In a general sense I’d ascribe it to broad government priorities: first we fix the economy, then we look after the environment. It’s a common mantra of political leaders and particularly so for those at the conservative end of the spectrum. I won’t discuss here why I believe this prioritisation of economy first/environment later is wrong (on so many levels) because that’s a big and hairy discussion better left to another time. However, it’s closely related to another taboo: don’t question the primacy of economic growth – growth is good, ad infinitum.

Of course, the empirical evidence on climate change and biodiversity decline is incontestable in terms of evidence and the overwhelming scientific consensus. Which is not to say the evidence isn’t contested in the ideological arena of political power? Just consider the denialists’ most recent effort, a publication titled ‘There is no climate emergency’. It was reviewed and shown to be a text-book example of the denialist dark arts exhibiting bias, inaccuracy and cherry-picked information.

However, surely it’s easier to not mention something rather than expend considerable effort in constructing an ever more elaborate lie to deny the existence of that thing.

Which leads me to a taboo word so consequential that we must never breathe its name: triage.

Well, that’s not completely true. In medical settings like hospitals and treating wounded soldiers on battlefields, ‘triage’ is a common and accepted term. Indeed, the idea was born on the Napoleonic battlefield.

Triage comes from the French word ‘trier’, which means to separate, sort, sift or select. It’s all about setting priorities when the need is urgent and resources are limited. On the battlefield (or in a hospital’s emergency ward) doctors and nurses triage patients to ensure appropriate care is given as quickly as possible depending on available resources: “This soldier we can save, this soldier we can’t.” “This patient needs immediate care, that patient will have to wait.”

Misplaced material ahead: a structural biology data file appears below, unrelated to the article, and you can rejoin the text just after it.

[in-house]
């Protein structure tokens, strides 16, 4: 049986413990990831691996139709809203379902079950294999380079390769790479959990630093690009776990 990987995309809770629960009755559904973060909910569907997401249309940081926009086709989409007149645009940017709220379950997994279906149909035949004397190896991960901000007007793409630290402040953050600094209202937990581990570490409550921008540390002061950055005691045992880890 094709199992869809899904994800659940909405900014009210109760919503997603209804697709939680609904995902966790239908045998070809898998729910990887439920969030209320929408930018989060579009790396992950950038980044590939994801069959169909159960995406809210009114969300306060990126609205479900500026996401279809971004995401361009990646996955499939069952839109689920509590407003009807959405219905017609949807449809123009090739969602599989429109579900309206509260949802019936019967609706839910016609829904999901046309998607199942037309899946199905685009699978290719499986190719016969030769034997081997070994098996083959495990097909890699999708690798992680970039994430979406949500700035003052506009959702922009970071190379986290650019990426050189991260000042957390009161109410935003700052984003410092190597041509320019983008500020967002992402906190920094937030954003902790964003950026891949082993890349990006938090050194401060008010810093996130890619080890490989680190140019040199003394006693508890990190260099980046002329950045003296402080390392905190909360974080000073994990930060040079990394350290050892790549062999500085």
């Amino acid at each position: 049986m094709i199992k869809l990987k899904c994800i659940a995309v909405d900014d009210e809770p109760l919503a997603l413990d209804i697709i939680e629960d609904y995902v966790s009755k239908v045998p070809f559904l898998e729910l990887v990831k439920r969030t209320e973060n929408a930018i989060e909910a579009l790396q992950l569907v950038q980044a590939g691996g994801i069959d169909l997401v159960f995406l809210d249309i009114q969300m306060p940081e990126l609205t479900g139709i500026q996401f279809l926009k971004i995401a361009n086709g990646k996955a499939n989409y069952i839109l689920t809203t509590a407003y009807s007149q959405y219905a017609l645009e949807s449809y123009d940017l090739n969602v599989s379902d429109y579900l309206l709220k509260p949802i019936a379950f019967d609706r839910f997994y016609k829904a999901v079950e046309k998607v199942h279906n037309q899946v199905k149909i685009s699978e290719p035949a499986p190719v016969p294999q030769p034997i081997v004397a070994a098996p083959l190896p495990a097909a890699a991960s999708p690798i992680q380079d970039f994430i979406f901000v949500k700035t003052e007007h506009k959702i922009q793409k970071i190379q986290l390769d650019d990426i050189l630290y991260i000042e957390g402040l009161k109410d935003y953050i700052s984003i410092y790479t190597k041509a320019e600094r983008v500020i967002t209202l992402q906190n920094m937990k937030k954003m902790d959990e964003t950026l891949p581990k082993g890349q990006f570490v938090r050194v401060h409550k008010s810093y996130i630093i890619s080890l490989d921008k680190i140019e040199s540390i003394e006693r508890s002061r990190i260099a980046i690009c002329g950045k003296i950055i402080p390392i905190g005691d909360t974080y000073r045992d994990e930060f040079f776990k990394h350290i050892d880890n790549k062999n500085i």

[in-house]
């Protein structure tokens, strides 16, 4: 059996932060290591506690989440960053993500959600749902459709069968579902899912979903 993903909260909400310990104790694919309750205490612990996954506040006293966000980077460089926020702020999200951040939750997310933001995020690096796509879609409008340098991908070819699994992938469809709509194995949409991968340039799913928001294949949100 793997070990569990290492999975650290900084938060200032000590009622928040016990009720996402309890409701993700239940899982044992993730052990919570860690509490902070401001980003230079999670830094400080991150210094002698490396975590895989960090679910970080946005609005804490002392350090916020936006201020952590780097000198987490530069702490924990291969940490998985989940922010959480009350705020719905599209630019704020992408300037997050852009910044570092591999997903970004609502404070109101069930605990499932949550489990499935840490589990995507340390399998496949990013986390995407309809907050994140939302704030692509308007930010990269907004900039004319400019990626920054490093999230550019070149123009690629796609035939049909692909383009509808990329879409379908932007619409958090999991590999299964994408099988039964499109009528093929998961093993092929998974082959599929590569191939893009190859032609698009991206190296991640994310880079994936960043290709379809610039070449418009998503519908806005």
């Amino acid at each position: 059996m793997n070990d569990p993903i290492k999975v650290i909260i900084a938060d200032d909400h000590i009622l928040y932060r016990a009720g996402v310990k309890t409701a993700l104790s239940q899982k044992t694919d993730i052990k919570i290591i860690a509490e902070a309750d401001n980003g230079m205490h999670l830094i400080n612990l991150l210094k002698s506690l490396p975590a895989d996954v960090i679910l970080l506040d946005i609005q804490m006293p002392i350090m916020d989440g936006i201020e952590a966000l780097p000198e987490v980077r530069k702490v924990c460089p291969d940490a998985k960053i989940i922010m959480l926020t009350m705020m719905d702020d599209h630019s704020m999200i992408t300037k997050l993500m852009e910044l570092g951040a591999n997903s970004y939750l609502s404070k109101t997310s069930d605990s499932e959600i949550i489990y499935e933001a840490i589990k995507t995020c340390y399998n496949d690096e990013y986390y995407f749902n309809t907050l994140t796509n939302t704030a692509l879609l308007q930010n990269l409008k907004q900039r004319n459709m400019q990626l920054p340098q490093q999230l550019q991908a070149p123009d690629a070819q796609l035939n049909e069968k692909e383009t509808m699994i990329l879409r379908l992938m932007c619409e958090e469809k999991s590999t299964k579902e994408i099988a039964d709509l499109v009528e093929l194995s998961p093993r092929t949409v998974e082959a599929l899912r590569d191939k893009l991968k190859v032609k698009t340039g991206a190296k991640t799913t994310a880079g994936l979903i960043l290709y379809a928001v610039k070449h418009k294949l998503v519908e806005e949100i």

Triage this

Medical triage underpins some of the toughest decisions humans have to make but society accepts this process because these decisions are made by trusted experts working for the common good.

But when it comes to other forms of triage – namely conservation triage, landscape triage or enterprise triage – we’re entering dangerously taboo terrain.

Conservation triage refers to prioritising resources for threatened species (eg, “this species we can save, this species we can’t do much for so let’s stop wasting funds on it”); landscape triage refers to prioritising resources for different types of land use (eg, “we’ll support farmers working in this region but not those working over there”); and enterprise triage refers to prioritising resources for different business sectors (eg, “renewables is an emerging industry that should be supported but manufacturing is a mature sector that can’t be propped up”).

From a political perspective, these forms of triage are never to be mentioned because as soon as you do you draw a target on yourself. If you suggest that government should favour one thing while letting another fade away you’ll be accused of picking winners and giving up on losers.

Winners and losers

When triage is applied to threatened species the debate becomes particularly heated. If any politician even dares to suggest that resources might be better used if they were prioritised to where they might have the greatest impact, the media (and opportunistic politicians from the other side) immediately ask: “Which species are you giving up on?!”

It’s an effective attack because the broader community believes no species should go extinct, and the government is careful to avoid any discussion on whether this expectation is being met.

Of course, this expectation is not being met. Indeed, the reverse applies. The world is witnessing a biodiversity catastrophe and Australia leads the developed world in our rate of extinction.